President Jacob Zuma will return home on Friday from his visit to the United Kingdom with good news for South Africa but bad news for the Southern African Development Community (SADC).
At a meeting with Gordon Brown on Thursday, Zuma failed to persuade the British prime minister to drop European Union “smart sanctions” against the Zimbabwean elite — although Brown did agree to support the reinstatement of Zimbabwe’s voting rights at the United Nations.
President Jacob Zuma kicked off his first state visit to the United Kingdom on Wednesday 3rd March. His visit includes discussions on Zimbabwe sanctions, reassuring investors on the nationalisation issue, visits to Buckingham Palace, Westminster Abbey, 10 Downing Street and more.
SADC had asked Zuma to appeal for EU sanctions to be dropped on the grounds that they are an impediment to progress towards full democracy there.
The EU recently extended sanctions by another year. And Zuma told Brown that visa restrictions on listed Zimbabwean ministers hampers their work.
But Brown said Britain’s stance would be reconsidered only if the Zimbabwean commissions for human rights, press freedom and free and fair elections were allowed to operate unhindered.
South Africa believes Zimbabwean president Robert Mugabe uses the sanctions to delay real reform changes, whereas the EU insists they have no relevance for people on the ground and the promotion of democratic practice.
The good news for South Africa is that a $3,75-billion World Bank loan is on the cards for Eskom. Zuma canvassed and informally secured British support for South Africa’s application for the loan to beef up the country’s energy supply by building more coal stations.
Eskom is preparing to build two large coal-fired plants. A 4 000MW plant at Medupi in Limpopo will account for $3,1-billion of the World Bank loan, the rest will be spent on renewables and energy-efficiency projects.
No official announcement of the loan was forthcoming this week, but those privy to the matter say the two countries share the same predicament. Like South Africa Britain needs to increase its coal-fuelled electricity supply while it waits for nuclear power stations to be built.
The British anti-coal lobby is against this plan, and Brown is unlikely to pronounce on it before the British national elections, due before June, for fear of damaging his electoral support.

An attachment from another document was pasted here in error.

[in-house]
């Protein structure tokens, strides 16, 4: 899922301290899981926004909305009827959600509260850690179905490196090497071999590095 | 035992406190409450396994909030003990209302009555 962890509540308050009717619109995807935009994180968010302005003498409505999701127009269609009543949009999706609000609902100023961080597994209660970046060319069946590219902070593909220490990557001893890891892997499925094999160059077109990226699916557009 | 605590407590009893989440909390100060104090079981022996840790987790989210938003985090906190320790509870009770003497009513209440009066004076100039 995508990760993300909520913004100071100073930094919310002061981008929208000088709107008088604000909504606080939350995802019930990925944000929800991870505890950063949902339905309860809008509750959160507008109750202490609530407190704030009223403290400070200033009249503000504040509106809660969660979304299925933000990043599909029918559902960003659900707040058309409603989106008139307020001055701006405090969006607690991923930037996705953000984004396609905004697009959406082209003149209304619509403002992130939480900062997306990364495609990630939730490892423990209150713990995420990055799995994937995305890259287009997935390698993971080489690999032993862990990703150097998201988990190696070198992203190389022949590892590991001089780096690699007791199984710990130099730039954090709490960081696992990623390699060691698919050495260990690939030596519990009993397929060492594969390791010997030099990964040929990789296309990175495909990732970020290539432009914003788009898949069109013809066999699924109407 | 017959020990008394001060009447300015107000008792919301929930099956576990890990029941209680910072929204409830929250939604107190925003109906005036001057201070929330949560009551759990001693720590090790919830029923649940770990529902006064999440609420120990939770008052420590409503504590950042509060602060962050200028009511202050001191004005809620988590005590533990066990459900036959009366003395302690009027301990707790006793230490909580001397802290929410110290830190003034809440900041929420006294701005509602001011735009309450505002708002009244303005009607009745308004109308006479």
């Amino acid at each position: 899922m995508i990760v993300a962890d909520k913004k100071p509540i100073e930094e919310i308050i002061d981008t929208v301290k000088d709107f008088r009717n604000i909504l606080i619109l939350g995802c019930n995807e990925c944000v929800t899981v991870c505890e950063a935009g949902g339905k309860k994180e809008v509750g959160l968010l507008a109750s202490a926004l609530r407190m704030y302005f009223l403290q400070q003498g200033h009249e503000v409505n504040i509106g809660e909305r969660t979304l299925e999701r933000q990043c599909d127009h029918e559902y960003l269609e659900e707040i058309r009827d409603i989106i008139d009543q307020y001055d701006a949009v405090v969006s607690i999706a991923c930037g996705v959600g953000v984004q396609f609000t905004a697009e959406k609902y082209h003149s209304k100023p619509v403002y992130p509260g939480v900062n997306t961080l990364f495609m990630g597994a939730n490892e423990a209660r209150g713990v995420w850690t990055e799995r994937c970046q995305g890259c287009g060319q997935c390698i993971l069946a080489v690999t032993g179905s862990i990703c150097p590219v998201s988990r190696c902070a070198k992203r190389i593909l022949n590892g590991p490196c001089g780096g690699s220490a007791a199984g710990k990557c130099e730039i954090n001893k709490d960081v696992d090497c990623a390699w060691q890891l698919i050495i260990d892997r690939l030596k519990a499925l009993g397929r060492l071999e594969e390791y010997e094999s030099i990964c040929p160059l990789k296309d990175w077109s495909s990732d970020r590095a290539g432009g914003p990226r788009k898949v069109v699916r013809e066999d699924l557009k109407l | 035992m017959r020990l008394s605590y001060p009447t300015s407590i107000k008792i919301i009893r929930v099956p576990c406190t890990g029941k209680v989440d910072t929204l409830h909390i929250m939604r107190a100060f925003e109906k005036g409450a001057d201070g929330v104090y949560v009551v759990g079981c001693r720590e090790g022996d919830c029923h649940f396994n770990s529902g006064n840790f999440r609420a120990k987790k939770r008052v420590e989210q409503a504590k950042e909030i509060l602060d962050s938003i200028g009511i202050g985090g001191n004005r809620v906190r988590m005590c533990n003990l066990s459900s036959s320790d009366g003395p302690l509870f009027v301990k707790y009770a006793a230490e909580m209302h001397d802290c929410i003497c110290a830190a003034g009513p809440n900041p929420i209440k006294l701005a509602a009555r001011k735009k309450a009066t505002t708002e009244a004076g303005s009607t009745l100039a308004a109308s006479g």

Zuma has written to World Bank president Robert Zoellick calling the loan a strategic national priority. Eskom will invest in “cutting-edge, air-cooled supercritical technology being installed for the first time on the African continent”, he writes in the letter, which the Mail & Guardian has seen.
World Bank officials are confident that the loan will be approved. “The view of the World Bank is that this is a loan supporting South Africa’s reconstruction and recovery after the recession,” a bank official told the M&G.
Brown also urged Zuma to support Britain’s bid for the 2018 Soccer World Cup; insiders say South Africa agreed to “talk up” the bid but would not give a formal endorsement.
Said one: “Countries vote strategically when the time comes, so we will not endorse any country because then we may have trouble when we get to the voting.”
Zuma’s visit to the UK is said to be particularly significant because of the extraordinary relationship between the two countries. The queen wanted to host the South African head of state because she has a “particular fondness” for South Africa; her first overseas trip was to the country in 1947 with her father, King George VI.
Jan Smuts and Nelson Mandela are the only foreign leaders whose statues stand in Parliament Square, along with those of former British prime ministers.
Zuma’s visit got off to a rocky start in the media when one columnist called him a “vile buffoon”, but coverage toned down as the South African president’s visit proceeded.
His advisers said on Thursday that the characteristic Zuma charm on display at the Downing Street press conference following his meeting with Brown was expected to encourage warmer coverage.